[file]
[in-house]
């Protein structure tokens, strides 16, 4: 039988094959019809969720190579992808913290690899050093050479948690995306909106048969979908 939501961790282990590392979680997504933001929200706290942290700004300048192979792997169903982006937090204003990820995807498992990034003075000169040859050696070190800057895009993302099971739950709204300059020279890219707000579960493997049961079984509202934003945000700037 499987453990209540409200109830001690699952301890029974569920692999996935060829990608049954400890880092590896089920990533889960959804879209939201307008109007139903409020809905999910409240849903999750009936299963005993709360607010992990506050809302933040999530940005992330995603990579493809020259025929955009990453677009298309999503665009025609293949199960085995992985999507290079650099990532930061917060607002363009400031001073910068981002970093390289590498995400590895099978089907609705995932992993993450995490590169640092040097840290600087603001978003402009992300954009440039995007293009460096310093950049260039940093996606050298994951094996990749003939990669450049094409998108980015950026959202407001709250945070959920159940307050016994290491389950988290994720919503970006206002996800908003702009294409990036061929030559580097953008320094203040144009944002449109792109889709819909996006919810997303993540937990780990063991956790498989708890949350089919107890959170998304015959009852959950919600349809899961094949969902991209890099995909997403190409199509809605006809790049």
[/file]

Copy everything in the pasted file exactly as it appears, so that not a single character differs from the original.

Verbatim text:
[in-house]
């Protein structure tokens, strides 16, 4: 039988094959019809969720190579992808913290690899050093050479948690995306909106048969979908 939501961790282990590392979680997504933001929200706290942290700004300048192979792997169903982006937090204003990820995807498992990034003075000169040859050696070190800057895009993302099971739950709204300059020279890219707000579960493997049961079984509202934003945000700037 499987453990209540409200109830001690699952301890029974569920692999996935060829990608049954400890880092590896089920990533889960959804879209939201307008109007139903409020809905999910409240849903999750009936299963005993709360607010992990506050809302933040999530940005992330995603990579493809020259025929955009990453677009298309999503665009025609293949199960085995992985999507290079650099990532930061917060607002363009400031001073910068981002970093390289590498995400590895099978089907609705995932992993993450995490590169640092040097840290600087603001978003402009992300954009440039995007293009460096310093950049260039940093996606050298994951094996990749003939990669450049094409998108980015950026959202407001709250945070959920159940307050016994290491389950988290994720919503970006206002996800908003702009294409990036061929030559580097953008320094203040144009944002449109792109889709819909996006919810997303993540937990780990063991956790498989708890949350089919107890959170998304015959009852959950919600349809899961094949969902991209890099995909997403190409199509809605006809790049």